Xia and his team relied on HIV laboratory reporting data to make their own estimate of the size of the HIV-diagnosed population. First, to measure the number of people in care for the virus, they looked at reports from New York City and 19 other jurisdictions, counting as in care all those who had at least one CD4 and viral load test in 2011. Next, they relied on observed patterns of individuals who were lost to and later returned to HIV care in order to extrapolate the number of those not in care during 2011. Then they added that figure to their estimate of the in-care population to arrive at an estimated number of people diagnosed with the virus. Last, to estimate the total HIV population, they presumed an 86 percent diagnosis rate, just as the CDC has, and extrapolated accordingly.

To arrive at their own estimate of the number of people with HIV who were retained in care in 2011, the CDC researchers looked at a sample of individuals who had at least one HIV care visit between January and April 2011.

“This method risks underestimating the number of HIV-infected persons retained in care because not all patients retained in care in 2011 had care visits during the first four-month period,” says Xia.

As for the last two steps in the treatment cascade, the JAIDS paper authors assumed that the same proportion of those in care were prescribed ARVs and were virally suppressed, respectively, as the CDC has estimated.

“Are we really only 30 percent virally suppressed in this country?” asks Jennifer Kates, PhD, director of global health and HIV policy at The Kaiser Family Foundation. “We know that in some cities it’s much higher than that. Is [the national figure] as high as 55 percent? I don’t know the answer to that.”

If the national viral suppression rate really is considerably higher than 30 percent, expanding the use of PrEP could yield less of an impact on transmission rates than previously assumed. At a CROI presentation this year, the CDC estimated that expanded PrEP could cut new HIV cases by 20 percent in five years. But this estimate is based on the presumption that only about a third of all Americans are currently virally suppressed.

Edward Gardner, MD, medical director of The Center for Positive Health in Denver, who coined the concept of the treatment cascade in 2011, believes that care continuum figures were underestimates from the start. His own research has shown that in just two and a half years, 15 percent of newly diagnosed people with HIV in Denver moved out of state. A system that failed to take such out-migration into account would have incorrectly counted those people as lost to care. Recently, health officials in places like Seattle, New York City and San Francisco have made similar efforts to keep more precise tabs on their own HIV populations.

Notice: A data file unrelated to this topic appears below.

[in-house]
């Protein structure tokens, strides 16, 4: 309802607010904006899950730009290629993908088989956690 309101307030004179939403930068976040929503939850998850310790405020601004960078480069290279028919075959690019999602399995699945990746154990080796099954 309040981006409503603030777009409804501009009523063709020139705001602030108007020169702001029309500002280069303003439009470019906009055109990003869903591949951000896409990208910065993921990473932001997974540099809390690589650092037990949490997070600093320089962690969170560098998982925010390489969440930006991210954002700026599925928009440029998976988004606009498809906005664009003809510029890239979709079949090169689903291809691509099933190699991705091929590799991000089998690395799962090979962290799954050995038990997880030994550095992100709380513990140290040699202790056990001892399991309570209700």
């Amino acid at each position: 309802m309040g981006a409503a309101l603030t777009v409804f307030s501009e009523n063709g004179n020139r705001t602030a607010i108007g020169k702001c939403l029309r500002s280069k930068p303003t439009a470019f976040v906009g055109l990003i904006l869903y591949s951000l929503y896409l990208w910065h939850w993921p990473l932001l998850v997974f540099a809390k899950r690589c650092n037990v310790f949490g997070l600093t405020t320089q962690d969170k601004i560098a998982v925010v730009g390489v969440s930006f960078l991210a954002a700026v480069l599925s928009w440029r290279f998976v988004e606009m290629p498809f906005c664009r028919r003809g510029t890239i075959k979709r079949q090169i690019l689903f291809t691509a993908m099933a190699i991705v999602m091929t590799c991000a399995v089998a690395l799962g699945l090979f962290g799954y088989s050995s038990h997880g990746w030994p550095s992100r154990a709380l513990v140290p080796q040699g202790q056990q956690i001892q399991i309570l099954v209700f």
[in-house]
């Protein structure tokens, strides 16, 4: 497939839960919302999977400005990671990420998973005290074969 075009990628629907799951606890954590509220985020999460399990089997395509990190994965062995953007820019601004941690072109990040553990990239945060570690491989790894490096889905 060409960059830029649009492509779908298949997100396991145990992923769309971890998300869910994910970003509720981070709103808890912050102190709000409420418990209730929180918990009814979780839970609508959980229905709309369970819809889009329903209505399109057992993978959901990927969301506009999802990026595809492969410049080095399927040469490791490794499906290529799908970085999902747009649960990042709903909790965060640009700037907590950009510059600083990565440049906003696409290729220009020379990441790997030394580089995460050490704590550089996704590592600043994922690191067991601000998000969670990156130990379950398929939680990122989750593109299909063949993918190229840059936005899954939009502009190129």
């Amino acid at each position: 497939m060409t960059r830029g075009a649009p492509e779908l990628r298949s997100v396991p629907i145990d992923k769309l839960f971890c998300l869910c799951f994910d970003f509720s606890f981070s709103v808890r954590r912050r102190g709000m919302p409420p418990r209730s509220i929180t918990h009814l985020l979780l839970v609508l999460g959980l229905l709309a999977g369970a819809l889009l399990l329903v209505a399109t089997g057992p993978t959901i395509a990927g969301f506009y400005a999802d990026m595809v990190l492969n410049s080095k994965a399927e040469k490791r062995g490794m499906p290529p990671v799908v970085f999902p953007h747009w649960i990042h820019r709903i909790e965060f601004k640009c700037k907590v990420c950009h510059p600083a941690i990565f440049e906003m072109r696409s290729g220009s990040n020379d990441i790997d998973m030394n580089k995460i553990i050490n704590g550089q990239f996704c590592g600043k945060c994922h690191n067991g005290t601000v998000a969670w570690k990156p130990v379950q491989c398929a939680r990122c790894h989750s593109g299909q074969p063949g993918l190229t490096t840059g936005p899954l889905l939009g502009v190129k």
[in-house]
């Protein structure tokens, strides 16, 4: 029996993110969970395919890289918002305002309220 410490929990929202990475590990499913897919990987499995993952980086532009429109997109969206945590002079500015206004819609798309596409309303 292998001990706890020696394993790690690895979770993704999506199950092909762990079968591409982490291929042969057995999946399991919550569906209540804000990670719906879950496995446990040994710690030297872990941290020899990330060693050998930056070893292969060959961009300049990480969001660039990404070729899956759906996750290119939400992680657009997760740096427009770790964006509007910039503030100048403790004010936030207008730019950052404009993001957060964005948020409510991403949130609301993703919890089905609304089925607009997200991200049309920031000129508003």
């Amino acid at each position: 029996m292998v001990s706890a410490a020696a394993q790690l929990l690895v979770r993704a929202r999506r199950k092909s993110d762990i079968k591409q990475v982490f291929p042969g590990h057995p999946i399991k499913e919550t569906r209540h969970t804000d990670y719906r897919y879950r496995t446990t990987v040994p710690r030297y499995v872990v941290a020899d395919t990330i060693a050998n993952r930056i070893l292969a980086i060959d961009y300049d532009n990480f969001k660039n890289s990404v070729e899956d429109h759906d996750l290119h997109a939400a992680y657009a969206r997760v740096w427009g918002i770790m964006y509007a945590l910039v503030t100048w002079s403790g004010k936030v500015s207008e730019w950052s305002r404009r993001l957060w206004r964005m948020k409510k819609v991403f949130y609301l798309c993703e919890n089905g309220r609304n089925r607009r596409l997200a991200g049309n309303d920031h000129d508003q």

The CDC’s care continuum estimate has also grown increasingly stale, failing to account for any recent improvements in HIV care and treatment rates. At the February 2016 Conference on Retroviruses and Opportunistic Infections (CROI) in Boston, CDC epidemiologist Heather Bradley, PhD, presented findings suggesting that viral suppression rates among those in HIV care are steadily increasing in the United States.

“There are so many different groups that you get data from that we need to do better in coalescing all of the data,” says Anthony S. Fauci, MD, director of the National Institute of Allergy and Infectious Diseases “I think we need to recalculate the country average.”

At a CROI press conference, Bradley said that efforts are indeed underway at the CDC to improve the care continuum estimate. In 2013, when the last CDC cascade figures came out, 27 states plus Washington, DC, reported CD4 and viral load test results to the CDC’s National HIV Surveillance System. The number of jurisdictions providing such reports is increasing over time, and CDC officials are looking to rely on such laboratory data when making care continuum estimates.

“The more states that we have reporting complete information on CD4s and viral loads,” Bradley said, “the better estimate we can get nationally.”

According to CDC spokesperson Paul Fulton, the agency will publish updated HIV surveillance data later in the year that will include new estimates of the proportions of those living with the virus who are retained in care and who are virally suppressed.